The Honorable Justice Nickels delivered the opinion of the court.
The opinion of the court was delivered by: Nickels
The Honorable Justice NICKELS delivered the opinion of the court:
These consolidated appeals involve 70 defendants who were charged with violating the City of Chicago's Gang Congregation Ordinance (Chicago Municipal Code § 8--4--015 (added June 17, 1992)). In cause No. 80668, defendant Youkhana and 13 other defendants were charged with violating the ordinance. The Cook County circuit court granted defendants' motion to dismiss the city's actions against them, finding the ordinance unconstitutionally vague. The appellate court affirmed, holding the ordinance unconstitutional on several grounds. Youkhana, 277 Ill. App. 3d 101, 213 Ill. Dec. 777, 660 N.E.2d 34.
In cause No. 80485, the Cook County circuit court dismissed the charges against defendant Ramsey and 49 other defendants, also finding the ordinance unconstitutional. In cause No. 80479, after separate bench trials in the Cook County circuit court, defendant Morales and five other defendants were found guilty of violating the ordinance and each sentenced to jail terms ranging from 1 to 27 days. The appellate court reversed the convictions of the Morales defendants based on its holding in Youkhana (Morales, Nos. 1-93-4039, 1-93-4351, 1-93-4356, 1-94-1542, 1-94-3065, 1-94-4062 cons. (unpublished order under Supreme Court Rule 23)), and affirmed the dismissal of the actions against the Ramsey defendants (Ramsey, Nos. 1-93-4125, 1-93-4126, 1-94-0220, 1-94-0876, 1-94-0877, 1-94-1541, 1-95-0191, 1-95-0246 cons. (unpublished order under Supreme Court Rule 23)). The appellate court granted the city's request for a certificate of importance in Youkhana (155 Ill. 2d R. 316), and this court granted the city's petitions for leave to appeal in the other two causes (155 Ill. 2d R. 315). We consolidated the three causes for purposes of this appeal.
In May 1992, the Chicago city council held hearings to explore the problems criminal street gangs present for the city's residents. Of particular concern was the problems gang members cause by loitering in public. Witnesses testified how gang members loiter as part of a strategy to claim territory, recruit new members, and intimidate rival gangs and ordinary community residents. Testimony revealed that street gangs are responsible for a variety of criminal activity, including drive-by shootings, drug dealing, and vandalism.
As a result of the hearings, the city council enacted the Gang Congregation Ordinance, more commonly known as the "gang loitering ordinance." The city council incorporated its findings in the preamble to the ordinance, as follows:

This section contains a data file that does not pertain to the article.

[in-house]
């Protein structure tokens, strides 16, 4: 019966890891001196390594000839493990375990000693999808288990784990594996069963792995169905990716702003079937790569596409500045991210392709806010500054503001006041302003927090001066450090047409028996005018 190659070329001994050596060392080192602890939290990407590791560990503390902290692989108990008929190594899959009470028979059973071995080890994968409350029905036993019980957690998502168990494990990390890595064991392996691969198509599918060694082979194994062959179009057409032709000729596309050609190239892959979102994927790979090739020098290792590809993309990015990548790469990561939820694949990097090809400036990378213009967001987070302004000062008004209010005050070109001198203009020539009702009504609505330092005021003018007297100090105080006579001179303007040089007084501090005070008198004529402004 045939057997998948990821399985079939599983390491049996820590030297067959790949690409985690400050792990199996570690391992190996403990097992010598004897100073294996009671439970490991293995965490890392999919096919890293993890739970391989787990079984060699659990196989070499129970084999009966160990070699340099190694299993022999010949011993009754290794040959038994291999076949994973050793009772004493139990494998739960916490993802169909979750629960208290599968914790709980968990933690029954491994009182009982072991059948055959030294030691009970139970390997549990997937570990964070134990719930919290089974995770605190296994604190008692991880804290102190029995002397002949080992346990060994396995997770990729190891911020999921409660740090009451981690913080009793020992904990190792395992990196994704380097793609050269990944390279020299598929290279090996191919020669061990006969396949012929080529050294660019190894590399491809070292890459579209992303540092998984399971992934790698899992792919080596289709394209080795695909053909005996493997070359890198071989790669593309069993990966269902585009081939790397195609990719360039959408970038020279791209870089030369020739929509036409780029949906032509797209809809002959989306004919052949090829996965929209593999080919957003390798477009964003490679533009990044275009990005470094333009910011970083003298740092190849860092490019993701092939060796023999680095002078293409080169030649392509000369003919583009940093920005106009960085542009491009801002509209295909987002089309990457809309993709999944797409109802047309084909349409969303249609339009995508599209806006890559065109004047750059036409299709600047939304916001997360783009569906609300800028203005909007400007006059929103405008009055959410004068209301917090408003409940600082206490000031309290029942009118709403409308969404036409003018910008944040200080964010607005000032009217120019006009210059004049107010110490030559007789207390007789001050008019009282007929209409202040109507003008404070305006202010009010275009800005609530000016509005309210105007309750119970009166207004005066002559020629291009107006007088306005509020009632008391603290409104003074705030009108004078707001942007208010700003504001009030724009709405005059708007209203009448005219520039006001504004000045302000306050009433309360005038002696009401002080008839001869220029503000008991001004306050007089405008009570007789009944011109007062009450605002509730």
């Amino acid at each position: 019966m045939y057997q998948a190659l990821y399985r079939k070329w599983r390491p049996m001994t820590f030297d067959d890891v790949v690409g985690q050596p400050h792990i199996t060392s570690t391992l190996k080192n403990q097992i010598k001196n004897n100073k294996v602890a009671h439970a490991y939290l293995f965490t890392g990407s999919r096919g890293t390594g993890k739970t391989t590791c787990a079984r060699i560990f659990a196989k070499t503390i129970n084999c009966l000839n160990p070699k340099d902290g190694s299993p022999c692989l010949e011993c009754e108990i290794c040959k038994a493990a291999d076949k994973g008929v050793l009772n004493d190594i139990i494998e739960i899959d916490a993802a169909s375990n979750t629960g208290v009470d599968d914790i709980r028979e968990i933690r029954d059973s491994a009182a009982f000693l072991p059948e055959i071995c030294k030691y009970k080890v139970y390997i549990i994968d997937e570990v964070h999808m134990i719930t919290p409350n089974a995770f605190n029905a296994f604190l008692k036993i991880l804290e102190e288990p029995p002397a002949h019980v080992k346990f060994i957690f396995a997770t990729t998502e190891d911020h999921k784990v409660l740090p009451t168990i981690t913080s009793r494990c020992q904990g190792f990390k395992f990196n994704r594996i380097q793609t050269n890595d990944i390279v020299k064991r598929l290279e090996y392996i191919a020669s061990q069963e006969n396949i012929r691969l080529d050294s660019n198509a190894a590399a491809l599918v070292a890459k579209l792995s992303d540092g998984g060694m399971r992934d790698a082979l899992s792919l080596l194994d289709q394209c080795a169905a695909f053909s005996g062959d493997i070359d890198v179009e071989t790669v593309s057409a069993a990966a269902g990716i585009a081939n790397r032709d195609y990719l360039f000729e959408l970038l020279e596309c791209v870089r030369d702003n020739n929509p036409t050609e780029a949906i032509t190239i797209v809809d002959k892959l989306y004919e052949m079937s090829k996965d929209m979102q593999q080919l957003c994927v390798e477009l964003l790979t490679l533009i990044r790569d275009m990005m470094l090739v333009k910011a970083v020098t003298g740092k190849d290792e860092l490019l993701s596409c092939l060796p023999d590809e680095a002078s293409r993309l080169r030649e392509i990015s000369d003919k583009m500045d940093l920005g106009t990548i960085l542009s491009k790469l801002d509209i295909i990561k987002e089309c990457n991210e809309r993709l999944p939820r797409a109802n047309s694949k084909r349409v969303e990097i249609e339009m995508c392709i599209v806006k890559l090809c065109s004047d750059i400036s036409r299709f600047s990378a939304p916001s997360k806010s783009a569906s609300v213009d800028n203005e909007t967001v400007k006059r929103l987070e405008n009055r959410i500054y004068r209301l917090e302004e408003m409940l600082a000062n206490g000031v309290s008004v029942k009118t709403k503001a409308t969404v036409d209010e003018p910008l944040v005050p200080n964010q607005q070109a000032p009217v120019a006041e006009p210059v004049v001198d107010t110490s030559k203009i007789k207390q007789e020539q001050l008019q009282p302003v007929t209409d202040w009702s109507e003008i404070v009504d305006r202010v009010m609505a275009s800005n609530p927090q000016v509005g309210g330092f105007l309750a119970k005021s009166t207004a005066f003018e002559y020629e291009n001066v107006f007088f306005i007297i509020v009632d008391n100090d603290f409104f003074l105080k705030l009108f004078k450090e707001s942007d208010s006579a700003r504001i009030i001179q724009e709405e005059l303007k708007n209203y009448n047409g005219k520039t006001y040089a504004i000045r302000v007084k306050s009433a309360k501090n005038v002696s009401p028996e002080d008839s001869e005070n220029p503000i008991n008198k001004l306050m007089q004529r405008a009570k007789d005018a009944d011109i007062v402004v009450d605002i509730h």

"WHEREAS, The City of Chicago, like other cities across the nation, has been experiencing an increasing murder rate as well as an increase in violent and drug related crimes; and
WHEREAS, The City Council has determined that the continuing increase in criminal street gang activity in the City is largely responsible for this unacceptable situation; and
WHEREAS, In many neighborhoods throughout the City, the burgeoning presence of street gang members in public places has intimidated many law abiding citizens; and
WHEREAS, One of the methods by which criminal street gangs establish control over identifiable areas is by loitering in those areas and intimidating others from entering those areas; and
WHEREAS, Members of criminal street gangs avoid arrest by committing no offense punishable under existing laws when they know the police are present, while maintaining control over identifiable areas by continued loitering; and
WHEREAS, The City Council has determined that loitering in public places by criminal street gang members creates a justifiable fear for the safety of persons and property in the area because of the violence, drug-dealing and vandalism often associated with such activity; and
WHEREAS, The City also has an interest in discouraging all persons from loitering in public places with criminal gang members; and
WHEREAS, Aggressive action is necessary to preserve the city's streets and other public places so that the public may use such places without fear[.]" Chicago Municipal Code § 8--4--015 (added June 17, 1992).
The gang loitering ordinance provides in pertinent part:
"(a) Whenever a police officer observes a person whom he reasonably believes to be a criminal street gang member loitering in any public place with one or more other persons, he shall order all such persons to disperse and remove themselves from the area. Any person who does not promptly obey such an order is in violation of this section.
(b) It shall be an affirmative defense to an alleged violation of this section that no person who was observed loitering was in fact a member of a criminal street gang.
(c) As used in this section:
(1) 'Loiter' means to remain in any one place with no ...